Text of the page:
Savasana (pronounced shih – vah- sah – nah) is the final posture in each yoga class where all students are guided to lie down on their backs with their hands by their sides – hands and feet about as wide as the mat. Savasana translates to mean ‘corpse pose’ not only because it emulates a corpse on the floor. In the karmic tradition where death is seen as an important part of life, savasana is part of the acceptance of the reality of the moment and the reality of our lives by accepting our eventual demise.
That may sound grim to some, but ultimately savasana is a relaxation posture where the body is given the chance to internalise all the movement of the class up to this point. It is a practice of stillness, acceptance and surrender. By surrendering the body into the mat, we allow the central nervous system to calm down and give the mind a rare and precious opportunity to be still.
When we allow the body to be still after a physical yoga practice, we allow muscles to release tension and the heart rate to decrease. This helps the mind to integrate the physical changes that have been made in the class up to that point. By allowing the body to completely relax we alter our mood, boost our memory and leave the class feeling more at ease.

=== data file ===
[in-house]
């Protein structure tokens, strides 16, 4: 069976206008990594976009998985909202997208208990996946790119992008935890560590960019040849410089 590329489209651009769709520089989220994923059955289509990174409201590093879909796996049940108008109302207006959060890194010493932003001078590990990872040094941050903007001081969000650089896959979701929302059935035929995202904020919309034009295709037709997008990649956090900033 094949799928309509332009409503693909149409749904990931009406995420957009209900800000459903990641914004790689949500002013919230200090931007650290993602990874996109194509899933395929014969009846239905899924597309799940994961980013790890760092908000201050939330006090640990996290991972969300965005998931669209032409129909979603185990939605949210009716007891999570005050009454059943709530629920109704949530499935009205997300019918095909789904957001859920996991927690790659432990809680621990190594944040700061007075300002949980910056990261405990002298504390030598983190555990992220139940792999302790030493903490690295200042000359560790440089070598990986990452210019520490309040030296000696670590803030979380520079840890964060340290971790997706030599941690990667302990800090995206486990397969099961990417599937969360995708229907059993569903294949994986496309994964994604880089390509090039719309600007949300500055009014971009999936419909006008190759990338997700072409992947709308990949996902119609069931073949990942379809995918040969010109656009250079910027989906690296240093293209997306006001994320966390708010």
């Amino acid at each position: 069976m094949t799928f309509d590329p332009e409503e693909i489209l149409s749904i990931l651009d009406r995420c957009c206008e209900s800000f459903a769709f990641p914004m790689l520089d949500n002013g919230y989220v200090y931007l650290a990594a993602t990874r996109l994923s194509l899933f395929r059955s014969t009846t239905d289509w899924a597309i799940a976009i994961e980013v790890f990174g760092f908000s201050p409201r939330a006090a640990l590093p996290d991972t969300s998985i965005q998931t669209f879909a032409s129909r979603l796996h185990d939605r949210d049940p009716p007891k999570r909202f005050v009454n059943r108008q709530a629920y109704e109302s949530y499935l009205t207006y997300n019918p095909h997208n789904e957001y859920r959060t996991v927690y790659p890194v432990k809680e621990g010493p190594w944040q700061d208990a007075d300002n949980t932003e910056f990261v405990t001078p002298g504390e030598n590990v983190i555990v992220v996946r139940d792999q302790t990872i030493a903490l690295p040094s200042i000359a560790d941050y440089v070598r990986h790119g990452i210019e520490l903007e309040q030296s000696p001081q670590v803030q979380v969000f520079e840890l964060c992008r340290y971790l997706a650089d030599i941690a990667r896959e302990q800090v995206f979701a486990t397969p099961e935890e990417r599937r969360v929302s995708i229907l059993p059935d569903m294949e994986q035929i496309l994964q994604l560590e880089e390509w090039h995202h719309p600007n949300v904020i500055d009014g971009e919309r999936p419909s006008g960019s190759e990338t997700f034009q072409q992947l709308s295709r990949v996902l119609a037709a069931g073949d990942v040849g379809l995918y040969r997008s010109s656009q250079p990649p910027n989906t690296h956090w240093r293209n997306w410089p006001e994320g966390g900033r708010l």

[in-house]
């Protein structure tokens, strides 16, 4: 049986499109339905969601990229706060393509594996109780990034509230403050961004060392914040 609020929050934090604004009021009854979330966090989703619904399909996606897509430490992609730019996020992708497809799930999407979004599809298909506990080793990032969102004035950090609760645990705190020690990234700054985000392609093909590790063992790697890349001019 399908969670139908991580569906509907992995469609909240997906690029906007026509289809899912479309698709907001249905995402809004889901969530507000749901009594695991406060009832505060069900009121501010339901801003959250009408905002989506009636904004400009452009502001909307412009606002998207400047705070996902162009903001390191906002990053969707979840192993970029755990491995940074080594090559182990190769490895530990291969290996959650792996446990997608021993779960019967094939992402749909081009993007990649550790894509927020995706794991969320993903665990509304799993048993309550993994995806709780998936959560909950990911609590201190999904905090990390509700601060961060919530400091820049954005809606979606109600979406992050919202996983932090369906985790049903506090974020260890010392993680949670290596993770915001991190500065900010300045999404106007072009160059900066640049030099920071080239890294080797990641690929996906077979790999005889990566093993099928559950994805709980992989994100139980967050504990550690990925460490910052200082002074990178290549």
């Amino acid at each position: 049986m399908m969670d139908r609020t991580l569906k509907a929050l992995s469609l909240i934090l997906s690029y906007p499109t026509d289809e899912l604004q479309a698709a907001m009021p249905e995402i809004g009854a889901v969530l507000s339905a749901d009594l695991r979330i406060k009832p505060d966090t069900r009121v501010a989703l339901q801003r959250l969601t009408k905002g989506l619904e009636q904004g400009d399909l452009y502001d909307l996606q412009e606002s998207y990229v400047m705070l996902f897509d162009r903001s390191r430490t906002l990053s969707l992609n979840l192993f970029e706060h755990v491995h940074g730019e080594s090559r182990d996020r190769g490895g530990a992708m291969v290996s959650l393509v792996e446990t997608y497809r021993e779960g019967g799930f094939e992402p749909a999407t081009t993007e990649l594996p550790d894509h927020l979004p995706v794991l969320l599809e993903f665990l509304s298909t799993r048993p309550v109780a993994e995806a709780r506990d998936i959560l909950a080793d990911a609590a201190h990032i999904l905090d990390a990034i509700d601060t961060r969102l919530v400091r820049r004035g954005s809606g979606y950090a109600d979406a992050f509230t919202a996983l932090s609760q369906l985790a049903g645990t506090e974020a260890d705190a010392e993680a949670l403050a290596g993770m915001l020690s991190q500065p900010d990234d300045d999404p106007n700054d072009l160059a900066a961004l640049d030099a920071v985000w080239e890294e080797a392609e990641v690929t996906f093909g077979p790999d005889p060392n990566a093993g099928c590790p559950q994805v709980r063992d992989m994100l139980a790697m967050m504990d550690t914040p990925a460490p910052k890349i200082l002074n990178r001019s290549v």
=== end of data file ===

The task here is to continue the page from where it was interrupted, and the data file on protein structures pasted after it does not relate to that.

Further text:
Savasana is an opportunity to practice meditation at a point when the muscles want to relax and let go. This helps our mind to do the same. By surrendering the body after a period of dynamic movement, we can more easily allow the mind to mirror this relaxation and become still in the midst of its usual fast-thinking world.
Beginning to notice the body and the mind within the stillness of savasana allows us a chance to connect to our real selves more fully – underneath the fast paced tasks, movements, thoughts and lifestyle we live in, we find stillness, surrender and peace. The more we practice this, the more we practice coming home to our own body and mind.
This can be a very challenging posture for many beginners, as the culture we live in tends to celebrate physical strength, exertion, busy-ness and speed over mental stillness, focus and peace. This can make this posture challenging as we are not used to becoming still. The mind will tend towards distractions, judgements and resistance. This is totally normal and part of leaning in to a yoga practice – if it was easy you wouldn’t need to practice!
If you’re an experienced yogi or you happen to love savasana, feel free to share some tips for learning to let go – we could all use a little more stillness in our lives so every nugget of wisdom is welcome!